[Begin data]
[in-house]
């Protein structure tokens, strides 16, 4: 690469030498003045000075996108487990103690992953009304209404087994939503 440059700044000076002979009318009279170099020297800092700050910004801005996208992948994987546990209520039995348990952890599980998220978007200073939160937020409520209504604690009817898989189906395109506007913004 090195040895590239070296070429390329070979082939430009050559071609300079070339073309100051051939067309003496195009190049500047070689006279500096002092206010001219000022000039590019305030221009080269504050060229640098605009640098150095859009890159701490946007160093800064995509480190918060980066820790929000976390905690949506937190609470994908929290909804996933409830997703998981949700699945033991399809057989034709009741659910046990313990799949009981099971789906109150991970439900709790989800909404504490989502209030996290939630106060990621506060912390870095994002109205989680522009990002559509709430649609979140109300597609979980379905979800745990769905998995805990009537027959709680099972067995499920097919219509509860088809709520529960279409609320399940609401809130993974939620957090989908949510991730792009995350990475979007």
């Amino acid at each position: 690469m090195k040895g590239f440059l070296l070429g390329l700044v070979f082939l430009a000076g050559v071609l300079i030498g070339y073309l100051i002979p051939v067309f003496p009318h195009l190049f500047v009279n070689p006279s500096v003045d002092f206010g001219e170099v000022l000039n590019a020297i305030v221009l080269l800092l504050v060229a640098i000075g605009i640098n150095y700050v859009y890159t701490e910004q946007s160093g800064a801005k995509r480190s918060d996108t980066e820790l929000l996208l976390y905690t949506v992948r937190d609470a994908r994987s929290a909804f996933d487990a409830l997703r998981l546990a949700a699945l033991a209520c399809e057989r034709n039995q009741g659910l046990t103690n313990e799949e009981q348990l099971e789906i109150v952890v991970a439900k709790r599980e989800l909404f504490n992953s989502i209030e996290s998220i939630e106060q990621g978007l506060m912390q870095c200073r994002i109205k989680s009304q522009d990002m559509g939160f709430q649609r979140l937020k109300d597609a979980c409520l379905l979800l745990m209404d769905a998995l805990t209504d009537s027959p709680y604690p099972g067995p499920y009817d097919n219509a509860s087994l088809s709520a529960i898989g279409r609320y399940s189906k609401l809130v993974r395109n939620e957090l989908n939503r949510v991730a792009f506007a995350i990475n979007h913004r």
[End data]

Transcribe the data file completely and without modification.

[in-house]
């Protein structure tokens, strides 16, 4: 690469030498003045000075996108487990103690992953009304209404087994939503 440059700044000076002979009318009279170099020297800092700050910004801005996208992948994987546990209520039995348990952890599980998220978007200073939160937020409520209504604690009817898989189906395109506007913004 090195040895590239070296070429390329070979082939430009050559071609300079070339073309100051051939067309003496195009190049500047070689006279500096002092206010001219000022000039590019305030221009080269504050060229640098605009640098150095859009890159701490946007160093800064995509480190918060980066820790929000976390905690949506937190609470994908929290909804996933409830997703998981949700699945033991399809057989034709009741659910046990313990799949009981099971789906109150991970439900709790989800909404504490989502209030996290939630106060990621506060912390870095994002109205989680522009990002559509709430649609979140109300597609979980379905979800745990769905998995805990009537027959709680099972067995499920097919219509509860088809709520529960279409609320399940609401809130993974939620957090989908949510991730792009995350990475979007």
């Amino acid at each position: 690469m090195k040895g590239f440059l070296l070429g390329l700044v070979f082939l430009a000076g050559v071609l300079i030498g070339y073309l100051i002979p051939v067309f003496p009318h195009l190049f500047v009279n070689p006279s500096v003045d002092f206010g001219e170099v000022l000039n590019a020297i305030v221009l080269l800092l504050v060229a640098i000075g605009i640098n150095y700050v859009y890159t701490e910004q946007s160093g800064a801005k995509r480190s918060d996108t980066e820790l929000l996208l976390y905690t949506v992948r937190d609470a994908r994987s929290a909804f996933d487990a409830l997703r998981l546990a949700a699945l033991a209520c399809e057989r034709n039995q009741g659910l046990t103690n313990e799949e009981q348990l099971e789906i109150v952890v991970a439900k709790r599980e989800l909404f504490n992953s989502i209030e996290s998220i939630e106060q990621g978007l506060m912390q870095c200073r994002i109205k989680s009304q522009d990002m559509g939160f709430q649609r979140l937020k109300d597609a979980c409520l379905l979800l745990m209404d769905a998995l805990t209504d009537s027959p709680y604690p099972g067995p499920y009817d097919n219509a509860s087994l088809s709520a529960i898989g279409r609320y399940s189906k609401l809130v993974r395109n939620e957090l989908n939503r949510v991730a792009f506007a995350i990475n979007h913004r």